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Communication dans un congrès

Bacterial activities driving arsenic speciation and solubility in marine sediments

Abstract : High concentrations in organic carbon and pollutants are found in harbor and marina sediments. Over 50 million m3 of marine sediments are dredged every year in French maritime and commercial ports, the most part of them being discharged in deeper sea zones. High concentrations of arsenic in marine sediments of the South Marseille littoral (France) and excess of carcinogenic effect level through mussel consumption have recently been reported. If the marine cycle of arsenic is well described in the water column, only scarce data are available on the phenomena controlling arsenic transport from sediment to water column. The aim of the present work was to evaluate the influence of microbial processes on the mobility and ecotoxicity level in polluted sediment marina (L'Estaque) impacted by metallurgical activities and by the commercial port of Marseille. Arsenic concentration was noticeably high (200-350 mg/kg), arsenite (AsIII) being the dominant form, and arsenic was the major trace element detected in interstitial water. Biotic phenomena linked to arsenic mobility were compared in dark aerobic and anaerobic microcosms. Sulfate reduction was favored in dark anaerobic microcosms and induced a dramatic increase of arsenic concentration in the liquid phase, linked to the formation of soluble thio-arsenic complexes also detected in the interstitial water, whereas the bacterial activities in aerobic microcosms resulted in a decrease in arsenic transfer from the sediment to the overlying water. Aerobic light microcosms were used to simulate the exposure to natural light of the sediment surface. Here, a clearly distinct, oxidized, red-brown fine layer appeared at the sediment/water interface. The diversity of aoxB genes involved in the bio-oxidation of AsIII to the less mobile AsV (arsenate) was high and similar in the oxidized layer and the deeper black-colored sediment. Such results gave new insights on bacterial AsIII oxidation, which is to date only poorly studied in marine environments. Altogether, the results suggest that aerobic microbial processes reduce the transfer of arsenic from the sediment to the water column. Biogeochemical reactions governing its mobility, including direct ones such as oxidation of AsIII as well as indirect ones such as sulfate reduction, should thus be considered in the management of sediment dredging operations.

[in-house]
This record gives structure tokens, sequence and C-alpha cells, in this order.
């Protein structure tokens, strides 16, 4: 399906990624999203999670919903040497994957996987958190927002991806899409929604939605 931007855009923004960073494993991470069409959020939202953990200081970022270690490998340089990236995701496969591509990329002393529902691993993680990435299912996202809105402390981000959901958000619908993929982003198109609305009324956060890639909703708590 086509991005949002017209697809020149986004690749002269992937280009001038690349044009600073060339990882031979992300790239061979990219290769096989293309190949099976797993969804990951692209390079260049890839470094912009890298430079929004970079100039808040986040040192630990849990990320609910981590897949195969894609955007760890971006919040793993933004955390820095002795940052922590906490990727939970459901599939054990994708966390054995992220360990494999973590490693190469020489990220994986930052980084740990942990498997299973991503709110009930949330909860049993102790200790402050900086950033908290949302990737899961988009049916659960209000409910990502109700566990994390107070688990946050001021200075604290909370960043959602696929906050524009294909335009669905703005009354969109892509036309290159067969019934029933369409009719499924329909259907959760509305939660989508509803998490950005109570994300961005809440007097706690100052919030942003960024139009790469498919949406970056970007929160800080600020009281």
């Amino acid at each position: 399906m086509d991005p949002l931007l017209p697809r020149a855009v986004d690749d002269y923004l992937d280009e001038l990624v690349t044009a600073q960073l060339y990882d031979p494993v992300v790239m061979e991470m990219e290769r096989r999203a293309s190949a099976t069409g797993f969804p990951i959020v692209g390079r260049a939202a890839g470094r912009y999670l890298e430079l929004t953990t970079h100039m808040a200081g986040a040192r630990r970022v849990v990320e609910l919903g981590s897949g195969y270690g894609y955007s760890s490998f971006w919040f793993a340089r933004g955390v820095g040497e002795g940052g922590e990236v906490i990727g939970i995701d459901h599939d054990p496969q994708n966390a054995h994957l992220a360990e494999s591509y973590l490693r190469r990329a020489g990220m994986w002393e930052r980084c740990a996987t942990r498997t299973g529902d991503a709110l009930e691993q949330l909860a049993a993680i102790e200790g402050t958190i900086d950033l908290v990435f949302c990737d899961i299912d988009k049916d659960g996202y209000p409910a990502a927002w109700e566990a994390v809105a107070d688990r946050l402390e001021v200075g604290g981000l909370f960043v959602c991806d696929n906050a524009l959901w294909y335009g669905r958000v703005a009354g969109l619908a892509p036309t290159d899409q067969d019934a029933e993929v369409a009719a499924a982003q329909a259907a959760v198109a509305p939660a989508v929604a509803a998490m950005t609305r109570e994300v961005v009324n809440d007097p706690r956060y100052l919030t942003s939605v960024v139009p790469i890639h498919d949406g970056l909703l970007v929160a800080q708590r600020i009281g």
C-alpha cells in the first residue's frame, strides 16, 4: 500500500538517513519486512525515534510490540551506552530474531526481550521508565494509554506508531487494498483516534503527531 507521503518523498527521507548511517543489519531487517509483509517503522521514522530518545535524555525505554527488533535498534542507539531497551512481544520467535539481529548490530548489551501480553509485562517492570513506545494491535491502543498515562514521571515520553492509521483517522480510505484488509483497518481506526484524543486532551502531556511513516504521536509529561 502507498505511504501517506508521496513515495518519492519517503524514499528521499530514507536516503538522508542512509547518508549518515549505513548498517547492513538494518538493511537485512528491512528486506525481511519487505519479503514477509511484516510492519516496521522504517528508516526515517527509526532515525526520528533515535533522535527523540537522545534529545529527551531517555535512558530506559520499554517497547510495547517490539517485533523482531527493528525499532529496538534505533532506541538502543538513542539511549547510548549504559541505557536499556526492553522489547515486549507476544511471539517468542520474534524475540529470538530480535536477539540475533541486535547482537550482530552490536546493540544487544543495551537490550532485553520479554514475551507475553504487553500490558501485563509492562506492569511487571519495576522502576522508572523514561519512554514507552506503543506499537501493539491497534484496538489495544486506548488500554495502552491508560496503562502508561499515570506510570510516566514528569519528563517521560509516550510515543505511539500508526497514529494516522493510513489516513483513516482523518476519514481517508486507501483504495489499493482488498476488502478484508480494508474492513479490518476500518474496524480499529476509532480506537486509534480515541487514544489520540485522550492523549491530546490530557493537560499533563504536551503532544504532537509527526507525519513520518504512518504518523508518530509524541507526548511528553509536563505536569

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Communication dans un congrès
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Contributeur : Catherine Joulian <>
Soumis le : mercredi 20 juin 2012 - 10:47:45
Dernière modification le : mardi 21 avril 2020 - 11:56:06


  • HAL Id : hal-00710150, version 1



Fabienne Battaglia-Brunet, Fabienne Seby, Catherine Crouzet, Catherine Joulian. Bacterial activities driving arsenic speciation and solubility in marine sediments. 14th International Symposium on Microbial Ecology (ISME14), Aug 2012, Copenhague, Denmark. ⟨hal-00710150⟩



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